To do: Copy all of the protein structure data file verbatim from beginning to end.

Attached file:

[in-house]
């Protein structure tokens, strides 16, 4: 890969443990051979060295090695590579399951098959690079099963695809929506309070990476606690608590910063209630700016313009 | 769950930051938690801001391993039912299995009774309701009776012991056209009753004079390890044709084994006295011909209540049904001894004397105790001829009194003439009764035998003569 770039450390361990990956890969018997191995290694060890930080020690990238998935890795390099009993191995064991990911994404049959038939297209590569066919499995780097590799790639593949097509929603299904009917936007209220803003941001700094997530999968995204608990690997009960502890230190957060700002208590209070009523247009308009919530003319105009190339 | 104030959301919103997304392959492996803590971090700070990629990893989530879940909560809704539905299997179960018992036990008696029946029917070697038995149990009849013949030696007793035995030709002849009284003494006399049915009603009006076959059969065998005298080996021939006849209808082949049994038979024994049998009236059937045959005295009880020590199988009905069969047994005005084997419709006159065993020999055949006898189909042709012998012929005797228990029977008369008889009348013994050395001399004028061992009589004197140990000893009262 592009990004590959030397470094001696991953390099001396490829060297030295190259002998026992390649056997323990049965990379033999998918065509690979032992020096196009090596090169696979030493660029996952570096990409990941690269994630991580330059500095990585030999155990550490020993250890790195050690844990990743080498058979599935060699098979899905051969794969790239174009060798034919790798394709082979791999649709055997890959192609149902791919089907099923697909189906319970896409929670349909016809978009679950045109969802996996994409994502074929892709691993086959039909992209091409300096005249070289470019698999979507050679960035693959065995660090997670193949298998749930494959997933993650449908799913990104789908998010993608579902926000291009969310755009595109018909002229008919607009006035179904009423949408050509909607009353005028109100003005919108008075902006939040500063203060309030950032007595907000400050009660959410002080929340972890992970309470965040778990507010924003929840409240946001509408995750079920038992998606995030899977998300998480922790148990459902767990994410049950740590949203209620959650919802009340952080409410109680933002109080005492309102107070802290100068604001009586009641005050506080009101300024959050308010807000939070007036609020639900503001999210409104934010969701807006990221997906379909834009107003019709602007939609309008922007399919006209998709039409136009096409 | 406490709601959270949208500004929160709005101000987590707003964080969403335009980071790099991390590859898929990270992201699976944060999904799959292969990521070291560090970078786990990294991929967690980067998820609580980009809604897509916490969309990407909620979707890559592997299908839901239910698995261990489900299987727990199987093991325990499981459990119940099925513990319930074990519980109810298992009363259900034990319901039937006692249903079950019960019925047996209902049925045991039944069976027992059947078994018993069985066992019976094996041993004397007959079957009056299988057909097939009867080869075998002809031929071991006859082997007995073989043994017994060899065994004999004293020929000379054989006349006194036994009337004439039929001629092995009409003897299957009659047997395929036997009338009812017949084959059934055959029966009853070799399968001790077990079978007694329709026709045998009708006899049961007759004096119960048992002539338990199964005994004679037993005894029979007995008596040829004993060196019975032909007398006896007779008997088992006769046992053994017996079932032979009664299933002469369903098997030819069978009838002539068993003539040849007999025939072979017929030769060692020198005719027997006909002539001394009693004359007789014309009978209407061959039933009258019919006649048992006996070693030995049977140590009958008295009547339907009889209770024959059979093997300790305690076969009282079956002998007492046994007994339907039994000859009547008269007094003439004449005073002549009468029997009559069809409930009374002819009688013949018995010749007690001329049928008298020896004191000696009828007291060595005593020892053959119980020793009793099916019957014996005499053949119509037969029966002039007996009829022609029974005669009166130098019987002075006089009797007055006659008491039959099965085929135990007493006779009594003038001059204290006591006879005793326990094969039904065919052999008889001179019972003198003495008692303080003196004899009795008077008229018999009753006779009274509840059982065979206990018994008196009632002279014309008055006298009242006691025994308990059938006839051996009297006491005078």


[in-house]
């Protein structure tokens, strides 16, 4: 890969443990051979060295090695590579399951098959690079099963695809929506309070990476606690608590910063209630700016313009 | 769950930051938690801001391993039912299995009774309701009776012991056209009753004079390890044709084994006295011909209540049904001894004397105790001829009194003439009764035998003569 770039450390361990990956890969018997191995290694060890930080020690990238998935890795390099009993191995064991990911994404049959038939297209590569066919499995780097590799790639593949097509929603299904009917936007209220803003941001700094997530999968995204608990690997009960502890230190957060700002208590209070009523247009308009919530003319105009190339 | 104030959301919103997304392959492996803590971090700070990629990893989530879940909560809704539905299997179960018992036990008696029946029917070697038995149990009849013949030696007793035995030709002849009284003494006399049915009603009006076959059969065998005298080996021939006849209808082949049994038979024994049998009236059937045959005295009880020590199988009905069969047994005005084997419709006159065993020999055949006898189909042709012998012929005797228990029977008369008889009348013994050395001399004028061992009589004197140990000893009262 592009990004590959030397470094001696991953390099001396490829060297030295190259002998026992390649056997323990049965990379033999998918065509690979032992020096196009090596090169696979030493660029996952570096990409990941690269994630991580330059500095990585030999155990550490020993250890790195050690844990990743080498058979599935060699098979899905051969794969790239174009060798034919790798394709082979791999649709055997890959192609149902791919089907099923697909189906319970896409929670349909016809978009679950045109969802996996994409994502074929892709691993086959039909992209091409300096005249070289470019698999979507050679960035693959065995660090997670193949298998749930494959997933993650449908799913990104789908998010993608579902926000291009969310755009595109018909002229008919607009006035179904009423949408050509909607009353005028109100003005919108008075902006939040500063203060309030950032007595907000400050009660959410002080929340972890992970309470965040778990507010924003929840409240946001509408995750079920038992998606995030899977998300998480922790148990459902767990994410049950740590949203209620959650919802009340952080409410109680933002109080005492309102107070802290100068604001009586009641005050506080009101300024959050308010807000939070007036609020639900503001999210409104934010969701807006990221997906379909834009107003019709602007939609309008922007399919006209998709039409136009096409 | 406490709601959270949208500004929160709005101000987590707003964080969403335009980071790099991390590859898929990270992201699976944060999904799959292969990521070291560090970078786990990294991929967690980067998820609580980009809604897509916490969309990407909620979707890559592997299908839901239910698995261990489900299987727990199987093991325990499981459990119940099925513990319930074990519980109810298992009363259900034990319901039937006692249903079950019960019925047996209902049925045991039944069976027992059947078994018993069985066992019976094996041993004397007959079957009056299988057909097939009867080869075998002809031929071991006859082997007995073989043994017994060899065994004999004293020929000379054989006349006194036994009337004439039929001629092995009409003897299957009659047997395929036997009338009812017949084959059934055959029966009853070799399968001790077990079978007694329709026709045998009708006899049961007759004096119960048992002539338990199964005994004679037993005894029979007995008596040829004993060196019975032909007398006896007779008997088992006769046992053994017996079932032979009664299933002469369903098997030819069978009838002539068993003539040849007999025939072979017929030769060692020198005719027997006909002539001394009693004359007789014309009978209407061959039933009258019919006649048992006996070693030995049977140590009958008295009547339907009889209770024959059979093997300790305690076969009282079956002998007492046994007994339907039994000859009547008269007094003439004449005073002549009468029997009559069809409930009374002819009688013949018995010749007690001329049928008298020896004191000696009828007291060595005593020892053959119980020793009793099916019957014996005499053949119509037969029966002039007996009829022609029974005669009166130098019987002075006089009797007055006659008491039959099965085929135990007493006779009594003038001059204290006591006879005793326990094969039904065919052999008889001179019972003198003495008692303080003196004899009795008077008229018999009753006779009274509840059982065979206990018994008196009632002279014309008055006298009242006691025994308990059938006839051996009297006491005078």